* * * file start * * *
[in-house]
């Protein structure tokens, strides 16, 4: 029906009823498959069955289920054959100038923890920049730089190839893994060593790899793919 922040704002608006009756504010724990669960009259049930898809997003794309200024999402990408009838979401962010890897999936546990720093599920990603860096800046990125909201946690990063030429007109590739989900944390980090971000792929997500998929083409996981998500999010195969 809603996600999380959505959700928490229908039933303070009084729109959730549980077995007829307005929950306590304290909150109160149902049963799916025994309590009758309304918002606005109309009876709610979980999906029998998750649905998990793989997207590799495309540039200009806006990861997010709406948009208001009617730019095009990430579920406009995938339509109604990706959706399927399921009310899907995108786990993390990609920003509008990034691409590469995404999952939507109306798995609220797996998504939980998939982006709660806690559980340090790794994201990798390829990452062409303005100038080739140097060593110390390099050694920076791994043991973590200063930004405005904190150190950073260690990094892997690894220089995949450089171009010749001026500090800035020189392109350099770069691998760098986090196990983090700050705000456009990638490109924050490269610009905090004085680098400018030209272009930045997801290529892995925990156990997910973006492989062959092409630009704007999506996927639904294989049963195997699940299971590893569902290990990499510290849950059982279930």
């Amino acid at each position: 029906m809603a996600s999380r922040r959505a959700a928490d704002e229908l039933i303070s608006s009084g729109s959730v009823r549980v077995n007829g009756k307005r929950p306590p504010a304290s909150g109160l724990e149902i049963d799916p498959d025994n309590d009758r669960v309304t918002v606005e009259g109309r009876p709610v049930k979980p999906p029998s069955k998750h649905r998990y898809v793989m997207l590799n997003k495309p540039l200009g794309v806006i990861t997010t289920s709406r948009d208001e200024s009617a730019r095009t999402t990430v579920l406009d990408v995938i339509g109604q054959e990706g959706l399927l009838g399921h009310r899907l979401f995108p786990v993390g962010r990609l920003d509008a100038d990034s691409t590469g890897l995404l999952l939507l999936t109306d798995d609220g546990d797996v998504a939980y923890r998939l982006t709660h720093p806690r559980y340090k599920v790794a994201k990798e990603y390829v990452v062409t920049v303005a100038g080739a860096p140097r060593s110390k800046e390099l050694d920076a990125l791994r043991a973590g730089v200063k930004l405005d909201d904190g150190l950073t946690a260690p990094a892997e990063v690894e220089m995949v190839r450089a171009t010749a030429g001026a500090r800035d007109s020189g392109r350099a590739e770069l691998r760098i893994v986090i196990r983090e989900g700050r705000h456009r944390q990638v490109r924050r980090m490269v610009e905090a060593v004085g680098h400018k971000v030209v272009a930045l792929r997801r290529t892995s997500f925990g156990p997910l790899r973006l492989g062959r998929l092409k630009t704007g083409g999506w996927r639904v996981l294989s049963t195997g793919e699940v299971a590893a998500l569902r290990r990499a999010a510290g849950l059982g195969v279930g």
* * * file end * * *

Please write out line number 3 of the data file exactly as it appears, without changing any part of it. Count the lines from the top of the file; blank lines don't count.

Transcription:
């Amino acid at each position: 029906m809603a996600s999380r922040r959505a959700a928490d704002e229908l039933i303070s608006s009084g729109s959730v009823r549980v077995n007829g009756k307005r929950p306590p504010a304290s909150g109160l724990e149902i049963d799916p498959d025994n309590d009758r669960v309304t918002v606005e009259g109309r009876p709610v049930k979980p999906p029998s069955k998750h649905r998990y898809v793989m997207l590799n997003k495309p540039l200009g794309v806006i990861t997010t289920s709406r948009d208001e200024s009617a730019r095009t999402t990430v579920l406009d990408v995938i339509g109604q054959e990706g959706l399927l009838g399921h009310r899907l979401f995108p786990v993390g962010r990609l920003d509008a100038d990034s691409t590469g890897l995404l999952l939507l999936t109306d798995d609220g546990d797996v998504a939980y923890r998939l982006t709660h720093p806690r559980y340090k599920v790794a994201k990798e990603y390829v990452v062409t920049v303005a100038g080739a860096p140097r060593s110390k800046e390099l050694d920076a990125l791994r043991a973590g730089v200063k930004l405005d909201d904190g150190l950073t946690a260690p990094a892997e990063v690894e220089m995949v190839r450089a171009t010749a030429g001026a500090r800035d007109s020189g392109r350099a590739e770069l691998r760098i893994v986090i196990r983090e989900g700050r705000h456009r944390q990638v490109r924050r980090m490269v610009e905090a060593v004085g680098h400018k971000v030209v272009a930045l792929r997801r290529t892995s997500f925990g156990p997910l790899r973006l492989g062959r998929l092409k630009t704007g083409g999506w996927r639904v996981l294989s049963t195997g793919e699940v299971a590893a998500l569902r290990r990499a999010a510290g849950l059982g195969v279930g």